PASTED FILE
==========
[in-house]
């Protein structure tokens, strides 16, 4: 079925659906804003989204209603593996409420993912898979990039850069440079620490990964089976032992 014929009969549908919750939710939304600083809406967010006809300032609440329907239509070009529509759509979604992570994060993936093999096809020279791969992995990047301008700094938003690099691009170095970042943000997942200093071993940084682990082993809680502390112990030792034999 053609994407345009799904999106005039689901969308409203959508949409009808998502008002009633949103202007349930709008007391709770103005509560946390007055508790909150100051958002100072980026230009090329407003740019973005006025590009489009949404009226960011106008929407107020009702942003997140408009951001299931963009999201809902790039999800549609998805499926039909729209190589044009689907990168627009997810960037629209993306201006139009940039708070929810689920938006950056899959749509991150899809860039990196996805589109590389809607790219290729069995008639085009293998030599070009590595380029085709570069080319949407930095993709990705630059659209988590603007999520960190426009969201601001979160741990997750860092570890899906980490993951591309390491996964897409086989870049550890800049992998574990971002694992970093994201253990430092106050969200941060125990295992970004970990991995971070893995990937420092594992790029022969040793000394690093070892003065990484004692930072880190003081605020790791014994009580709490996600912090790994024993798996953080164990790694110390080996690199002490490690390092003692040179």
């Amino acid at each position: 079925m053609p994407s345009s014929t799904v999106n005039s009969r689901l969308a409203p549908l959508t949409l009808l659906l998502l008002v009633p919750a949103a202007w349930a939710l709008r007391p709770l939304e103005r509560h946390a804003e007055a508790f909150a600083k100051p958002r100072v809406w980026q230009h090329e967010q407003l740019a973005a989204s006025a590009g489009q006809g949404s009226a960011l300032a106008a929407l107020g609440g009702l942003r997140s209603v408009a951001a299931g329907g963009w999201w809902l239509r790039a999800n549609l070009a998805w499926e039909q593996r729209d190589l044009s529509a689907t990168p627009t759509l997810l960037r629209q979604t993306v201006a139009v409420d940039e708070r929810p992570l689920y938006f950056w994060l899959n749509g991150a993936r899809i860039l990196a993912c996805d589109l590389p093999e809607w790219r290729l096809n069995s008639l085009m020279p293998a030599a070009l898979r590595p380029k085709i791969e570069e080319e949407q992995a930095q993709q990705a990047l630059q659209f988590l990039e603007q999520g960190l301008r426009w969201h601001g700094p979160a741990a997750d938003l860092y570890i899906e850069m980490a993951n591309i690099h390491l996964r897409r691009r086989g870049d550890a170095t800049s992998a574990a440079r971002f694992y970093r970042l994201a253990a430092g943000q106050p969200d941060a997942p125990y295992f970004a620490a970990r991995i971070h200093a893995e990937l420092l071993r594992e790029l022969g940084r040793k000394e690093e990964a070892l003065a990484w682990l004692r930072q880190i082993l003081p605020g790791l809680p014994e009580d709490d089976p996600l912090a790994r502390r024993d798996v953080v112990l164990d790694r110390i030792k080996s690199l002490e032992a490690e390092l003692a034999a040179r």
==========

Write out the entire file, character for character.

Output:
[in-house]
């Protein structure tokens, strides 16, 4: 079925659906804003989204209603593996409420993912898979990039850069440079620490990964089976032992 014929009969549908919750939710939304600083809406967010006809300032609440329907239509070009529509759509979604992570994060993936093999096809020279791969992995990047301008700094938003690099691009170095970042943000997942200093071993940084682990082993809680502390112990030792034999 053609994407345009799904999106005039689901969308409203959508949409009808998502008002009633949103202007349930709008007391709770103005509560946390007055508790909150100051958002100072980026230009090329407003740019973005006025590009489009949404009226960011106008929407107020009702942003997140408009951001299931963009999201809902790039999800549609998805499926039909729209190589044009689907990168627009997810960037629209993306201006139009940039708070929810689920938006950056899959749509991150899809860039990196996805589109590389809607790219290729069995008639085009293998030599070009590595380029085709570069080319949407930095993709990705630059659209988590603007999520960190426009969201601001979160741990997750860092570890899906980490993951591309390491996964897409086989870049550890800049992998574990971002694992970093994201253990430092106050969200941060125990295992970004970990991995971070893995990937420092594992790029022969040793000394690093070892003065990484004692930072880190003081605020790791014994009580709490996600912090790994024993798996953080164990790694110390080996690199002490490690390092003692040179």
């Amino acid at each position: 079925m053609p994407s345009s014929t799904v999106n005039s009969r689901l969308a409203p549908l959508t949409l009808l659906l998502l008002v009633p919750a949103a202007w349930a939710l709008r007391p709770l939304e103005r509560h946390a804003e007055a508790f909150a600083k100051p958002r100072v809406w980026q230009h090329e967010q407003l740019a973005a989204s006025a590009g489009q006809g949404s009226a960011l300032a106008a929407l107020g609440g009702l942003r997140s209603v408009a951001a299931g329907g963009w999201w809902l239509r790039a999800n549609l070009a998805w499926e039909q593996r729209d190589l044009s529509a689907t990168p627009t759509l997810l960037r629209q979604t993306v201006a139009v409420d940039e708070r929810p992570l689920y938006f950056w994060l899959n749509g991150a993936r899809i860039l990196a993912c996805d589109l590389p093999e809607w790219r290729l096809n069995s008639l085009m020279p293998a030599a070009l898979r590595p380029k085709i791969e570069e080319e949407q992995a930095q993709q990705a990047l630059q659209f988590l990039e603007q999520g960190l301008r426009w969201h601001g700094p979160a741990a997750d938003l860092y570890i899906e850069m980490a993951n591309i690099h390491l996964r897409r691009r086989g870049d550890a170095t800049s992998a574990a440079r971002f694992y970093r970042l994201a253990a430092g943000q106050p969200d941060a997942p125990y295992f970004a620490a970990r991995i971070h200093a893995e990937l420092l071993r594992e790029l022969g940084r040793k000394e690093e990964a070892l003065a990484w682990l004692r930072q880190i082993l003081p605020g790791l809680p014994e009580d709490d089976p996600l912090a790994r502390r024993d798996v953080v112990l164990d790694r110390i030792k080996s690199l002490e032992a490690e390092l003692a034999a040179r």